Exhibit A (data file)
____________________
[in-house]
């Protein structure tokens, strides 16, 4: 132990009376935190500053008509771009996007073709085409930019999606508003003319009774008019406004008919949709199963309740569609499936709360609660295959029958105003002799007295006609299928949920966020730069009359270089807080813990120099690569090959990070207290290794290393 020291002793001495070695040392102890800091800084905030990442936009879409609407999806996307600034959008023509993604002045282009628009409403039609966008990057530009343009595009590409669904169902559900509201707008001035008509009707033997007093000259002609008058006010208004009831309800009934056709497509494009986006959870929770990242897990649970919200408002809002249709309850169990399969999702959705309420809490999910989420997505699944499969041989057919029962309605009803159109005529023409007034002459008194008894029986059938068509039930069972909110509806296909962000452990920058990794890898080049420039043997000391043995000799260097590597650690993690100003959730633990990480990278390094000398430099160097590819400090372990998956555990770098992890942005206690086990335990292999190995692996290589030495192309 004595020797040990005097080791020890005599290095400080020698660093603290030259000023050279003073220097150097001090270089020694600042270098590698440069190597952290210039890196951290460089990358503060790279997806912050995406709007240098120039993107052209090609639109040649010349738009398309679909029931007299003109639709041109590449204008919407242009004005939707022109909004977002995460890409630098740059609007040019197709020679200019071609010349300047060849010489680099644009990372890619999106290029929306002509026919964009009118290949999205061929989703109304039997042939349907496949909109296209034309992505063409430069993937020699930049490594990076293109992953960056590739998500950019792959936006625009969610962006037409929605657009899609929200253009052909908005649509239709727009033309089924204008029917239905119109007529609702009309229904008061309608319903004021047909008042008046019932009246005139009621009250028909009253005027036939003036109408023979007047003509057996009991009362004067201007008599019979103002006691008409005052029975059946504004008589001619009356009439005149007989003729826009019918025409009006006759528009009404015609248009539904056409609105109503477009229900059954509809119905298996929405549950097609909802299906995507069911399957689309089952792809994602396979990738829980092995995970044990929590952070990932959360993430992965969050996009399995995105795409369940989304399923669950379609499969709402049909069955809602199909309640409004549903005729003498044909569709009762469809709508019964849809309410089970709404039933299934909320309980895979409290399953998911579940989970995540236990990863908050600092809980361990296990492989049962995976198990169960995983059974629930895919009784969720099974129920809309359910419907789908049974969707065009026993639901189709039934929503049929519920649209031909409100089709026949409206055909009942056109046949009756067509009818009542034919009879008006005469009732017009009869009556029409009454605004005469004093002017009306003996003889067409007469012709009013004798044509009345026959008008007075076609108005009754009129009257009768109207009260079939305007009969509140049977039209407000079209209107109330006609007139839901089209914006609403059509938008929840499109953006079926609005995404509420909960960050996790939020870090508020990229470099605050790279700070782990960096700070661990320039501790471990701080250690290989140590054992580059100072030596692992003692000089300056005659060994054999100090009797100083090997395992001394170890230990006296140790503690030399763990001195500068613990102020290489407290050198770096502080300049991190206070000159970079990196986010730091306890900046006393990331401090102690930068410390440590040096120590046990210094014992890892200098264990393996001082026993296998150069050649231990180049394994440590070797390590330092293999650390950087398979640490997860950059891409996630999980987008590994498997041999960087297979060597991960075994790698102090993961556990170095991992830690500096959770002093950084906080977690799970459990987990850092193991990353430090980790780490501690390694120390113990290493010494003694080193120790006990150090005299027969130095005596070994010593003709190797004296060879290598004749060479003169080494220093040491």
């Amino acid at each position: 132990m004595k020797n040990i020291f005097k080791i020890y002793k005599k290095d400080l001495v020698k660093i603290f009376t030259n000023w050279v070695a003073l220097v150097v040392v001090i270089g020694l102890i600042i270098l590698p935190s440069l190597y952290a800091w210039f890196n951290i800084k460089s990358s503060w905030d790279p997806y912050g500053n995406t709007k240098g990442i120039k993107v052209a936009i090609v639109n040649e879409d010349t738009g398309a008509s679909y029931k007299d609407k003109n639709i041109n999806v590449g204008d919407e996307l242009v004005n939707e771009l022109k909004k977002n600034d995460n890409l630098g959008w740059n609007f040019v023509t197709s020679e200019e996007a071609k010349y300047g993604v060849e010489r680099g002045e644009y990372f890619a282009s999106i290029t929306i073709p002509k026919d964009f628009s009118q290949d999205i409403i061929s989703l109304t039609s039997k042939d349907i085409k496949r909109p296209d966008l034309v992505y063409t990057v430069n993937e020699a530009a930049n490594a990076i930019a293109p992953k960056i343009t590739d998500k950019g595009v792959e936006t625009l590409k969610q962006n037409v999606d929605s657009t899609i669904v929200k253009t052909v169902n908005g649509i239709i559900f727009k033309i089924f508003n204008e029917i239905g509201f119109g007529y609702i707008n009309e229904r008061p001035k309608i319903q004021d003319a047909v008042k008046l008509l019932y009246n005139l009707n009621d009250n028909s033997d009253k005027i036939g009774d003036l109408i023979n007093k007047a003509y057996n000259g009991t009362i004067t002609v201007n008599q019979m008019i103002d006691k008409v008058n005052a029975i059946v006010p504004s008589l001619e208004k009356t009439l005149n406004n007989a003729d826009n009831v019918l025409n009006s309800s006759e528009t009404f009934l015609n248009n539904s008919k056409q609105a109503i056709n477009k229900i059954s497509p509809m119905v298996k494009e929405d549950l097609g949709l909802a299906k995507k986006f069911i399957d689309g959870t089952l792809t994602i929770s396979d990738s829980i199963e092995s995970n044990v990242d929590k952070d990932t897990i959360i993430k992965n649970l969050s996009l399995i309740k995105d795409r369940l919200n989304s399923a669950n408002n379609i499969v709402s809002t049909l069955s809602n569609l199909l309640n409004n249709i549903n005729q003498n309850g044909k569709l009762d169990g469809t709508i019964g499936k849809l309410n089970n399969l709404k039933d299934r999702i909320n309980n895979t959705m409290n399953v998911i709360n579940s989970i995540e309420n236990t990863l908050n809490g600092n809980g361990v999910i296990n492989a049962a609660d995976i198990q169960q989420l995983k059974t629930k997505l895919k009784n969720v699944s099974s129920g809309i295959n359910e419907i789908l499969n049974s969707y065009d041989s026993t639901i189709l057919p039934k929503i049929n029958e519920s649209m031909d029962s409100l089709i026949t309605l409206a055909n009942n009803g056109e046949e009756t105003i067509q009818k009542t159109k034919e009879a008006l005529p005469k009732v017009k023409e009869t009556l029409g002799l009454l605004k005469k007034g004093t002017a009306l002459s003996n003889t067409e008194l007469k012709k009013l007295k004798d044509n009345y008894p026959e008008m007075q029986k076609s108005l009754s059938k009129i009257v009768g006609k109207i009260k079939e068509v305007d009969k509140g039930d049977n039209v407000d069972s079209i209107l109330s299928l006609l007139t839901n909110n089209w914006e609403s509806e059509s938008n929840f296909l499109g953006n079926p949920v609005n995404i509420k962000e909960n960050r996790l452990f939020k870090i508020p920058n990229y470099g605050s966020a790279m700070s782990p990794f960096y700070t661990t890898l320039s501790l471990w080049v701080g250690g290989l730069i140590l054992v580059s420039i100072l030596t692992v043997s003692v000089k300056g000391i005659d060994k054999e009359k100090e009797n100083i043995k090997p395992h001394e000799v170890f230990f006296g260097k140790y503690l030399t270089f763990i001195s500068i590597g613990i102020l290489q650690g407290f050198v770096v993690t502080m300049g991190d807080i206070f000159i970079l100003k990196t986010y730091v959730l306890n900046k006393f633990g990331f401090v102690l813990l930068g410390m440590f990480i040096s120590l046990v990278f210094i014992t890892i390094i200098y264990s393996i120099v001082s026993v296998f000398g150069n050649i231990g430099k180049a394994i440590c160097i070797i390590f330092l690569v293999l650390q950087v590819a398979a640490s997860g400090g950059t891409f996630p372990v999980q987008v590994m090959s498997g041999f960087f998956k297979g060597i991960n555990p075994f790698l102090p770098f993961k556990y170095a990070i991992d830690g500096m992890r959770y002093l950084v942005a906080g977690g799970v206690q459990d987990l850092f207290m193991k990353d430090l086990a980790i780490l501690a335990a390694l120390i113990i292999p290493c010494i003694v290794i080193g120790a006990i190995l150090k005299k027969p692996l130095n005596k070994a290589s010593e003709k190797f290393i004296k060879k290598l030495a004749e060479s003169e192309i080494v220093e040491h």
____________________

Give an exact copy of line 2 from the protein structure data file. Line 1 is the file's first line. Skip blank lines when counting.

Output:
């Protein structure tokens, strides 16, 4: 132990009376935190500053008509771009996007073709085409930019999606508003003319009774008019406004008919949709199963309740569609499936709360609660295959029958105003002799007295006609299928949920966020730069009359270089807080813990120099690569090959990070207290290794290393 020291002793001495070695040392102890800091800084905030990442936009879409609407999806996307600034959008023509993604002045282009628009409403039609966008990057530009343009595009590409669904169902559900509201707008001035008509009707033997007093000259002609008058006010208004009831309800009934056709497509494009986006959870929770990242897990649970919200408002809002249709309850169990399969999702959705309420809490999910989420997505699944499969041989057919029962309605009803159109005529023409007034002459008194008894029986059938068509039930069972909110509806296909962000452990920058990794890898080049420039043997000391043995000799260097590597650690993690100003959730633990990480990278390094000398430099160097590819400090372990998956555990770098992890942005206690086990335990292999190995692996290589030495192309 004595020797040990005097080791020890005599290095400080020698660093603290030259000023050279003073220097150097001090270089020694600042270098590698440069190597952290210039890196951290460089990358503060790279997806912050995406709007240098120039993107052209090609639109040649010349738009398309679909029931007299003109639709041109590449204008919407242009004005939707022109909004977002995460890409630098740059609007040019197709020679200019071609010349300047060849010489680099644009990372890619999106290029929306002509026919964009009118290949999205061929989703109304039997042939349907496949909109296209034309992505063409430069993937020699930049490594990076293109992953960056590739998500950019792959936006625009969610962006037409929605657009899609929200253009052909908005649509239709727009033309089924204008029917239905119109007529609702009309229904008061309608319903004021047909008042008046019932009246005139009621009250028909009253005027036939003036109408023979007047003509057996009991009362004067201007008599019979103002006691008409005052029975059946504004008589001619009356009439005149007989003729826009019918025409009006006759528009009404015609248009539904056409609105109503477009229900059954509809119905298996929405549950097609909802299906995507069911399957689309089952792809994602396979990738829980092995995970044990929590952070990932959360993430992965969050996009399995995105795409369940989304399923669950379609499969709402049909069955809602199909309640409004549903005729003498044909569709009762469809709508019964849809309410089970709404039933299934909320309980895979409290399953998911579940989970995540236990990863908050600092809980361990296990492989049962995976198990169960995983059974629930895919009784969720099974129920809309359910419907789908049974969707065009026993639901189709039934929503049929519920649209031909409100089709026949409206055909009942056109046949009756067509009818009542034919009879008006005469009732017009009869009556029409009454605004005469004093002017009306003996003889067409007469012709009013004798044509009345026959008008007075076609108005009754009129009257009768109207009260079939305007009969509140049977039209407000079209209107109330006609007139839901089209914006609403059509938008929840499109953006079926609005995404509420909960960050996790939020870090508020990229470099605050790279700070782990960096700070661990320039501790471990701080250690290989140590054992580059100072030596692992003692000089300056005659060994054999100090009797100083090997395992001394170890230990006296140790503690030399763990001195500068613990102020290489407290050198770096502080300049991190206070000159970079990196986010730091306890900046006393990331401090102690930068410390440590040096120590046990210094014992890892200098264990393996001082026993296998150069050649231990180049394994440590070797390590330092293999650390950087398979640490997860950059891409996630999980987008590994498997041999960087297979060597991960075994790698102090993961556990170095991992830690500096959770002093950084906080977690799970459990987990850092193991990353430090980790780490501690390694120390113990290493010494003694080193120790006990150090005299027969130095005596070994010593003709190797004296060879290598004749060479003169080494220093040491």